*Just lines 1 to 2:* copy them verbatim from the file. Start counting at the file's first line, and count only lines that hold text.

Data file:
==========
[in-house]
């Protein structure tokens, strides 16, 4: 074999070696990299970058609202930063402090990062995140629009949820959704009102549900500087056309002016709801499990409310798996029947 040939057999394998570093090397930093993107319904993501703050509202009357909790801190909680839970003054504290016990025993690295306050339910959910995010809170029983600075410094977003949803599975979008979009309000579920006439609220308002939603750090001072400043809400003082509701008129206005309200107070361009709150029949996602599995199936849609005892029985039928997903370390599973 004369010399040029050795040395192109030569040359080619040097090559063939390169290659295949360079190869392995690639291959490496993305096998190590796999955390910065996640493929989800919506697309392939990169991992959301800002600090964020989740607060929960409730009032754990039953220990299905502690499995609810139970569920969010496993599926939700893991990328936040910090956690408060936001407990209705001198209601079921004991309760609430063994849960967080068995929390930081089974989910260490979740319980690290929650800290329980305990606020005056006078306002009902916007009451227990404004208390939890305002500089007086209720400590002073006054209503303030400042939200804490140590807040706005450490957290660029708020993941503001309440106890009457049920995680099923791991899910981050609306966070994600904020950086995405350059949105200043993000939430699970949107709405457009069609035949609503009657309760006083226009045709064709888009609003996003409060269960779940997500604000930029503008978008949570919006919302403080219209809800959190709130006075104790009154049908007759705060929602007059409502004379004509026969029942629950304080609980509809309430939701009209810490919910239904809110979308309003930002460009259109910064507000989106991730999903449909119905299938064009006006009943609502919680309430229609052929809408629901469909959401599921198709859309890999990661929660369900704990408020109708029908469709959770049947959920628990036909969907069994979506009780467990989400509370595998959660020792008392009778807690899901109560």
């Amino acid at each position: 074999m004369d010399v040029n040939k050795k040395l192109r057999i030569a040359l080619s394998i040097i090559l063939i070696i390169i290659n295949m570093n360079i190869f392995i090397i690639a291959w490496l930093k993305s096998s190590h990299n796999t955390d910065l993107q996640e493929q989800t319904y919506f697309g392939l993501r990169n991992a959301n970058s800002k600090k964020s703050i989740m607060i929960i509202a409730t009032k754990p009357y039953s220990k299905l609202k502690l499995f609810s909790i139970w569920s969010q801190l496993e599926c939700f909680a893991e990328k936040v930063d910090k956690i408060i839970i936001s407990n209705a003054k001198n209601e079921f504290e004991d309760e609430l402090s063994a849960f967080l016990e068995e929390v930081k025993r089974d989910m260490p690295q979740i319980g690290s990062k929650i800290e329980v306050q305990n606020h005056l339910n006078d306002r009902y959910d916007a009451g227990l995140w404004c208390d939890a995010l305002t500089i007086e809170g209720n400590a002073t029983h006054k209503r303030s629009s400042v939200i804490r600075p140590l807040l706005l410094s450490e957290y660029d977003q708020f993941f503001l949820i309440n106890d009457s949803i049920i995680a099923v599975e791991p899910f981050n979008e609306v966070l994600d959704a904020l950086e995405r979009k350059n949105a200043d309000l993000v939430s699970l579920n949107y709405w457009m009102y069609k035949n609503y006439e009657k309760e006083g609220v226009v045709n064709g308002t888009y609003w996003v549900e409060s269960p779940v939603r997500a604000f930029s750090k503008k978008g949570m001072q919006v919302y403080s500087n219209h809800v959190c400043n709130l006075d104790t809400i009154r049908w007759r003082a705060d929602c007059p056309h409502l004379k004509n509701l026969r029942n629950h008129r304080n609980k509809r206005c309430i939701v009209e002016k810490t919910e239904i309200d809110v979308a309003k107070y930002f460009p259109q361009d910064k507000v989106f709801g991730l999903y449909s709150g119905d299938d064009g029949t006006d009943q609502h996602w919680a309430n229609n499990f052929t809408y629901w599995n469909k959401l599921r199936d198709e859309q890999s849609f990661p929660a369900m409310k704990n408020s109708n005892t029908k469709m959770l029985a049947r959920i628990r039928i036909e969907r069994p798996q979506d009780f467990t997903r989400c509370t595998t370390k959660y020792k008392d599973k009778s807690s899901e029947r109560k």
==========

[in-house]
């Protein structure tokens, strides 16, 4: 074999070696990299970058609202930063402090990062995140629009949820959704009102549900500087056309002016709801499990409310798996029947 040939057999394998570093090397930093993107319904993501703050509202009357909790801190909680839970003054504290016990025993690295306050339910959910995010809170029983600075410094977003949803599975979008979009309000579920006439609220308002939603750090001072400043809400003082509701008129206005309200107070361009709150029949996602599995199936849609005892029985039928997903370390599973 004369010399040029050795040395192109030569040359080619040097090559063939390169290659295949360079190869392995690639291959490496993305096998190590796999955390910065996640493929989800919506697309392939990169991992959301800002600090964020989740607060929960409730009032754990039953220990299905502690499995609810139970569920969010496993599926939700893991990328936040910090956690408060936001407990209705001198209601079921004991309760609430063994849960967080068995929390930081089974989910260490979740319980690290929650800290329980305990606020005056006078306002009902916007009451227990404004208390939890305002500089007086209720400590002073006054209503303030400042939200804490140590807040706005450490957290660029708020993941503001309440106890009457049920995680099923791991899910981050609306966070994600904020950086995405350059949105200043993000939430699970949107709405457009069609035949609503009657309760006083226009045709064709888009609003996003409060269960779940997500604000930029503008978008949570919006919302403080219209809800959190709130006075104790009154049908007759705060929602007059409502004379004509026969029942629950304080609980509809309430939701009209810490919910239904809110979308309003930002460009259109910064507000989106991730999903449909119905299938064009006006009943609502919680309430229609052929809408629901469909959401599921198709859309890999990661929660369900704990408020109708029908469709959770049947959920628990036909969907069994979506009780467990989400509370595998959660020792008392009778807690899901109560």